Fannie Mae Steps into Mortgage Market to Relieve Ginnie Mae Credit Crunch

American Banker, April 16, 1986 | Go to article overview

Fannie Mae Steps into Mortgage Market to Relieve Ginnie Mae Credit Crunch


Fannie Mae Steps into Mortgage Market To Relieve Ginnie Mae Credit Crunch

The Federal National Mortgage Association, Fannie Mae, is positioning itself to take advantage of the short-term credit crunch expected in the housing market.

Fannie Mae said on Tuesday it will step into the mortgage market and buy loans normally used to back Government National Mortgage Association, or Ginnie Mae, mortgage-backed securities.

The association said mortgage lenders on Wednesday will receive mailgrams announcing that Fannie Mae will purchase Federal Housing Administration and Veterans Administration mortgages. The purchases will occur until credit authority has been restored to Ginnie Mae, which traditionally supplies FHA and VA mortgage guarantees.

Last week, Ginnie Mae halted guarantees of new securities backed by FHA and VA mortgages because it had hit its $65.3 billion ceiling for fiscal 1986.

Housing and finance groups say the Ginnie Mae absence will disrupt the mortgage markets, forcing homebuyers to pay more for mortgages and possibly making 25,000 buyers of homes per month ineligible for housing finance.

Other sources say the interim steps announced last Friday by Freddie Mac --the Federal Home Loan Mortgage Corp.--and by Fannie Mae this week to support mortgage-backed securities should minimize disruption until Ginnie Mae's credit ceiling is reauthorized.

David Jeffers, a Fannie Mae spokesman, said that Fannie Mae has always had the capability to purchase FHA/VA loans, but had not pursued the business since Ginnie Mae was generally able to do the same thing at less expense. Some 6% of Fannie Mae's mortgage-backed securities business has been FHA/VA mortgages, he said.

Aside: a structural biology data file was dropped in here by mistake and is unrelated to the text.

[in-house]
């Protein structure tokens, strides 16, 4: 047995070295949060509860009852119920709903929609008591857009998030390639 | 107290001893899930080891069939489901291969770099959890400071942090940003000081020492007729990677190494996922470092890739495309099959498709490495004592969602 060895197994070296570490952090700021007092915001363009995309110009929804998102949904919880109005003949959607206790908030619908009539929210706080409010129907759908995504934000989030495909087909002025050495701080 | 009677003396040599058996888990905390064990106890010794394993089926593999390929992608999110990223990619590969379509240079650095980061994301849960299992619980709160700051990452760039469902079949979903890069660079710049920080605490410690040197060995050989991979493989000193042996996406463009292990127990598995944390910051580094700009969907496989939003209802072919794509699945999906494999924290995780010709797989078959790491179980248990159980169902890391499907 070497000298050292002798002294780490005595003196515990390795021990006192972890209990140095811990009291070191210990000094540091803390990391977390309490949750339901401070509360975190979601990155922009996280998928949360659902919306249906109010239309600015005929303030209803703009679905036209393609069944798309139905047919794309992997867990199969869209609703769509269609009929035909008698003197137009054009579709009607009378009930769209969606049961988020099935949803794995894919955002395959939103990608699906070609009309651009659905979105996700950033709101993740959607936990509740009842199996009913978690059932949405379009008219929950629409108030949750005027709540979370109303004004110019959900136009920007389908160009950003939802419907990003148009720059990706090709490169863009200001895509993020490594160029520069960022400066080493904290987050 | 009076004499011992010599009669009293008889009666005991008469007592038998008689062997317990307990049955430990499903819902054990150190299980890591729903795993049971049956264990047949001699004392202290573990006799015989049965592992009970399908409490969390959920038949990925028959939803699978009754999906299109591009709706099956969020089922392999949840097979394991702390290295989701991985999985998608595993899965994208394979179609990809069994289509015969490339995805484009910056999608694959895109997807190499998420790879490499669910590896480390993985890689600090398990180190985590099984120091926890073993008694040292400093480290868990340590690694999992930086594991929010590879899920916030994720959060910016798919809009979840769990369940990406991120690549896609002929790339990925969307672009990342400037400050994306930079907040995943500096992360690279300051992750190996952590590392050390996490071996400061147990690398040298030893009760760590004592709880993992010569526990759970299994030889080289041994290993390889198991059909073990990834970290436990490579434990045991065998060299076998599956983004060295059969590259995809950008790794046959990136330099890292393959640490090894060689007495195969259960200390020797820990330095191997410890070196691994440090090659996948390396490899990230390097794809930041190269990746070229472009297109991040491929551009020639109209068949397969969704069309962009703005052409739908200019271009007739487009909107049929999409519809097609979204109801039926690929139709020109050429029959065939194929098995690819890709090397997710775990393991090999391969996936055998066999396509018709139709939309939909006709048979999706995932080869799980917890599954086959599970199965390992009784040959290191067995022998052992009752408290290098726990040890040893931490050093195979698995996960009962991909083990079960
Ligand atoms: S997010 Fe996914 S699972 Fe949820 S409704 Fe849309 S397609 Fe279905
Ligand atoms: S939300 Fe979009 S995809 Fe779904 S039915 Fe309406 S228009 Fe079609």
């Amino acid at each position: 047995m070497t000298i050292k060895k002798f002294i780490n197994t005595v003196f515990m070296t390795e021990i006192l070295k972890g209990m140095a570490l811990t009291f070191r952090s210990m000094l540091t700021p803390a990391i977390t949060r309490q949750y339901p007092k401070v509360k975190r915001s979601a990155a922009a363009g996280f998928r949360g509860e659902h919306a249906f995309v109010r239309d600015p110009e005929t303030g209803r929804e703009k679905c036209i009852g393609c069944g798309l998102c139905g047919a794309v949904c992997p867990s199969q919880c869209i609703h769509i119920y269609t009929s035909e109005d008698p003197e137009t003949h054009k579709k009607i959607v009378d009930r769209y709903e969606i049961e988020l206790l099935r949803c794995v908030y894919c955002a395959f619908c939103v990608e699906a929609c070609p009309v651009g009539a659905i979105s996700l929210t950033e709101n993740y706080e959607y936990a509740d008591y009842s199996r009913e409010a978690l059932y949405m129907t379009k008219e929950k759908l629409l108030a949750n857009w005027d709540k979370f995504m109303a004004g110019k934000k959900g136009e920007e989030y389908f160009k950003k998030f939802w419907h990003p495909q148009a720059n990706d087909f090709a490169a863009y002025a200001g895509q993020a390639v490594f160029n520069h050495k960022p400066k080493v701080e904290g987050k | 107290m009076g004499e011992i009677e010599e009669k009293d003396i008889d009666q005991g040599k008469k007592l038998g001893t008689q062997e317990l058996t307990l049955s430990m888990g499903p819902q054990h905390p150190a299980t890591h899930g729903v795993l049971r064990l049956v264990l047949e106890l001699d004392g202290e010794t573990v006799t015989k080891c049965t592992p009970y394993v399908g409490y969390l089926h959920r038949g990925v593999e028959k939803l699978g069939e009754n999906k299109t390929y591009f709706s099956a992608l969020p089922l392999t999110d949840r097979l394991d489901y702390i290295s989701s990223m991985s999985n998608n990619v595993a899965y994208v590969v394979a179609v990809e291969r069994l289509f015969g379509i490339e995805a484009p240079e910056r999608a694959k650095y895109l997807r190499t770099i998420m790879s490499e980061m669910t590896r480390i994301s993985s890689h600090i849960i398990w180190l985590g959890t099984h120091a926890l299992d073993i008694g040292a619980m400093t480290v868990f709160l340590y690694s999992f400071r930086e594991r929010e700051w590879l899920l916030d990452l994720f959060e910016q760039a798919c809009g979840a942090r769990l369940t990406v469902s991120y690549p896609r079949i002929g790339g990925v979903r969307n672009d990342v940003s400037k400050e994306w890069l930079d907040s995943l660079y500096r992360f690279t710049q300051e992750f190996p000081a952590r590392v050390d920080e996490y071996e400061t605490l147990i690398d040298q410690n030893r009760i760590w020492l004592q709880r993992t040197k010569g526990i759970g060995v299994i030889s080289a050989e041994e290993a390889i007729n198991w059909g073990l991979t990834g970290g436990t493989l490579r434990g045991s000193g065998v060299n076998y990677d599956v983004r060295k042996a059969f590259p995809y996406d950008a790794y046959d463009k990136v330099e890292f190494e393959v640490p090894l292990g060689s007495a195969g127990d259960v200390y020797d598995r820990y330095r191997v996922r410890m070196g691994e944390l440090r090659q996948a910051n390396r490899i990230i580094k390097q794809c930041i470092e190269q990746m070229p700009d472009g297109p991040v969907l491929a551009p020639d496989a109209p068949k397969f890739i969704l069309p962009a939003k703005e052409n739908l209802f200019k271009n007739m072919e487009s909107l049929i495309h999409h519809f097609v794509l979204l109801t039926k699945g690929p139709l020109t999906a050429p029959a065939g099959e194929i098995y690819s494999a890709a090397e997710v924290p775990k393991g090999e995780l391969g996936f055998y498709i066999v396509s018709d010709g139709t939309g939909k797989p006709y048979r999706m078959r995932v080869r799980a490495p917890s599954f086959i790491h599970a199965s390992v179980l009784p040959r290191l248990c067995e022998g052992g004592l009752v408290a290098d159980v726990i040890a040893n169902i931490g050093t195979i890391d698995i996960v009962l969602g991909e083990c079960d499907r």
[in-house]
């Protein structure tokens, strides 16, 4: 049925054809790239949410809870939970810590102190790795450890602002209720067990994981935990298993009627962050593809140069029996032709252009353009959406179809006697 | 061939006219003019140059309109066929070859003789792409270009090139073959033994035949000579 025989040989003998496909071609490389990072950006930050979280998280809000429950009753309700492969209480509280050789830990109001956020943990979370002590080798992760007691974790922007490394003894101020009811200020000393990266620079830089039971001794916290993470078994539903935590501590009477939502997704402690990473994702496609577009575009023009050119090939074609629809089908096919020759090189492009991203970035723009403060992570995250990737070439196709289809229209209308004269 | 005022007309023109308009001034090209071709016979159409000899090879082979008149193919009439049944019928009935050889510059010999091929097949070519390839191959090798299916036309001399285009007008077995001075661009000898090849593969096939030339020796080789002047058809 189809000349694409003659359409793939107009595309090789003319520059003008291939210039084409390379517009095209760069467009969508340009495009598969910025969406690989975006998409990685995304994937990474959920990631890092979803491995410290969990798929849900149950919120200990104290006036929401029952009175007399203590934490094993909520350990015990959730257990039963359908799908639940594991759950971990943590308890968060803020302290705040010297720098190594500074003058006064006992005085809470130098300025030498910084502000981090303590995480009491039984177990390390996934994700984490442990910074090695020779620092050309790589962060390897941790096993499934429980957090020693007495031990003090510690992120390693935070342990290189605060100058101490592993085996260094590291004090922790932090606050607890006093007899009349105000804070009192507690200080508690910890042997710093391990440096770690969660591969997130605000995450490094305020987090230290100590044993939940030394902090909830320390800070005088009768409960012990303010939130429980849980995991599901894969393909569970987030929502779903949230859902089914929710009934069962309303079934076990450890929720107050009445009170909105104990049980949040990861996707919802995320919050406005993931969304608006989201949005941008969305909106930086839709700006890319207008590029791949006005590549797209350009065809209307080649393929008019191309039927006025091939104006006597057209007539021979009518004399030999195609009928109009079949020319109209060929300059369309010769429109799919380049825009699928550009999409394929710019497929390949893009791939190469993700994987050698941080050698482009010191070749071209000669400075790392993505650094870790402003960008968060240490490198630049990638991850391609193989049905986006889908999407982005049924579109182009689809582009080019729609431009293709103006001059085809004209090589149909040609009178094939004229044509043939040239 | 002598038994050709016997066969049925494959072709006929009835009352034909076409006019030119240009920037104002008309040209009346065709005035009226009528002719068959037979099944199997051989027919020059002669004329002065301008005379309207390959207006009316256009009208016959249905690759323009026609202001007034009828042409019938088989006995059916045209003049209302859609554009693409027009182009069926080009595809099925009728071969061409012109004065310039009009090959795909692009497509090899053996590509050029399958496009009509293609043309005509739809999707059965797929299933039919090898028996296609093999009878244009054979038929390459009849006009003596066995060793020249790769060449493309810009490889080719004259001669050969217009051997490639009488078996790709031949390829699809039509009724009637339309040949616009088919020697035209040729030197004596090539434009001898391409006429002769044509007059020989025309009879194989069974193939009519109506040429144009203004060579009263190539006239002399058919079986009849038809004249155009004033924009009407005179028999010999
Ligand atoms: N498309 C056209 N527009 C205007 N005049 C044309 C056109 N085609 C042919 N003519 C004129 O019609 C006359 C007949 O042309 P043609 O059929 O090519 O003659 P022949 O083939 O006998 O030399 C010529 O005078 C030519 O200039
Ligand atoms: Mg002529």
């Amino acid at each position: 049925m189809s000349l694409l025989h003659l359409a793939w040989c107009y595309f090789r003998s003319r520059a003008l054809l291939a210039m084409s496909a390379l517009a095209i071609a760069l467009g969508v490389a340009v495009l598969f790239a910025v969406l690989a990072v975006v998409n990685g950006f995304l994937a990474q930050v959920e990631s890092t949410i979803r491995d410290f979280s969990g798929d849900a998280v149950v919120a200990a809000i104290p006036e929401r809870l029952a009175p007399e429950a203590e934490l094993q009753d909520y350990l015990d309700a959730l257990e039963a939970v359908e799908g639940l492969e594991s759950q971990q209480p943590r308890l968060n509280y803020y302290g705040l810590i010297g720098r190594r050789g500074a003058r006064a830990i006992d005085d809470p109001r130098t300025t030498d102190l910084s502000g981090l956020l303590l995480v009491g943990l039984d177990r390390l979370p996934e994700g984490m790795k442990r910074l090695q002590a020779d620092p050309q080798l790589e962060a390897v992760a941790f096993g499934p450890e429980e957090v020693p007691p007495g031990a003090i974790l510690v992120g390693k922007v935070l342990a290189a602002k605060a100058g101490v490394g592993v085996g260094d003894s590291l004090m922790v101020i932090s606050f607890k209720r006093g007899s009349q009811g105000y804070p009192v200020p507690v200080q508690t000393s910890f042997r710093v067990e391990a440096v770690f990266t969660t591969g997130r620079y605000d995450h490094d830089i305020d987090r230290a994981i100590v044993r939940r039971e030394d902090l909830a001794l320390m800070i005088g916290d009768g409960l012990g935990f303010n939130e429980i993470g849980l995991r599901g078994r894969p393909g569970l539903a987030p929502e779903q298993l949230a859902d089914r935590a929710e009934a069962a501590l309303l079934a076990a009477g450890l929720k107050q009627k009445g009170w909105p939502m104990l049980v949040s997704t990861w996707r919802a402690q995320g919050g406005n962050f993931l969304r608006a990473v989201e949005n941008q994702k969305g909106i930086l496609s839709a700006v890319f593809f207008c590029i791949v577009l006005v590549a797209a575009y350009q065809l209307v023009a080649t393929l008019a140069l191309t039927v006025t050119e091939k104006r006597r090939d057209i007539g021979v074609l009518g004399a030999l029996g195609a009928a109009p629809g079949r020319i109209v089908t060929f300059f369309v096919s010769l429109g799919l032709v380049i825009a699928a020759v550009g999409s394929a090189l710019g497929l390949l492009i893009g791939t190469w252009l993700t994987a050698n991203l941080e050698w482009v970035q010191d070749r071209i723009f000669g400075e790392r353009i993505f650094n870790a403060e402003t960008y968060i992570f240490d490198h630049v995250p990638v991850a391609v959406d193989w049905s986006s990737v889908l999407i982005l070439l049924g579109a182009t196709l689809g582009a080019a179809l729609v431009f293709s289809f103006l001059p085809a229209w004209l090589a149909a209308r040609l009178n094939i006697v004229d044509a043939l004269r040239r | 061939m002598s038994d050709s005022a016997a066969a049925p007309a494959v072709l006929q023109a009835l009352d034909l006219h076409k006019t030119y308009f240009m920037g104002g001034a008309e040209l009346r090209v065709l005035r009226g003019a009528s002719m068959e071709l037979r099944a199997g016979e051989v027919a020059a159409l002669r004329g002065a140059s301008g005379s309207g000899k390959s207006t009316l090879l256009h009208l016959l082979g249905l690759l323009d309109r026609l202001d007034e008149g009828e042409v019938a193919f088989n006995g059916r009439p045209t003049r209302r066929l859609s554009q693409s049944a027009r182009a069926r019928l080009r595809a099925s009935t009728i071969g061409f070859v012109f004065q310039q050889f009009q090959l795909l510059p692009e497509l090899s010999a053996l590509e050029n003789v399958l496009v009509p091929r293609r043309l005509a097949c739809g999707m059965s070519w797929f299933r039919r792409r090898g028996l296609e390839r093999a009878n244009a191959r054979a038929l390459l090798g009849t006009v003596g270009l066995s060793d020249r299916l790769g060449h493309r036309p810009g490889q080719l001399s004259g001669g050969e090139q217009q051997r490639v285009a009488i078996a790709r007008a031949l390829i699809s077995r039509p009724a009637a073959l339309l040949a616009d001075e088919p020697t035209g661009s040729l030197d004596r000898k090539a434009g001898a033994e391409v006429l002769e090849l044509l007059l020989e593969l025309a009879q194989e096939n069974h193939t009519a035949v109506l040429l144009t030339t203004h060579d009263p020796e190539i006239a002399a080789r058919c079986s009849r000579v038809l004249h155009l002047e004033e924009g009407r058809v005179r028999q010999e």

Mortgage lenders are "confused' over the Ginnie Mae halt, Mr. Jeffers said in explaining Fannie Mae's reason for sending mailgrams to lenders. Housing experts note that lenders normally will not provide FHA or VA mortgages without the ability to package the loans as mortgage-backed securities which are guaranteed by Ginnie Mae.

Warren Lasko, executive vice president of the Mortgage Bankers Association of America, this week called the Ginnie Mae halt "very serious, almost tragic.' He urged Congress to raise the agency's fiscal 1986 guarantee authority to $125 billion from $65.3 billion.

In the House on Tuesday, Rep. Chalmers Wylie, R-Ohio, introduced legislation that would raise Ginnie Mae's ceiling on guarantees and head off a similar shutdown facing the Federal Housing Administration. Reps. Fernand St Germain, D-R.I., Henry Gonzalez, D-Tex., and Stewart McKinney, R-Conn. also sponsored the bill.

The bill would raise Ginnie Mae's ceiling to $100 billion and the FHA ceiling to $95 billion. …

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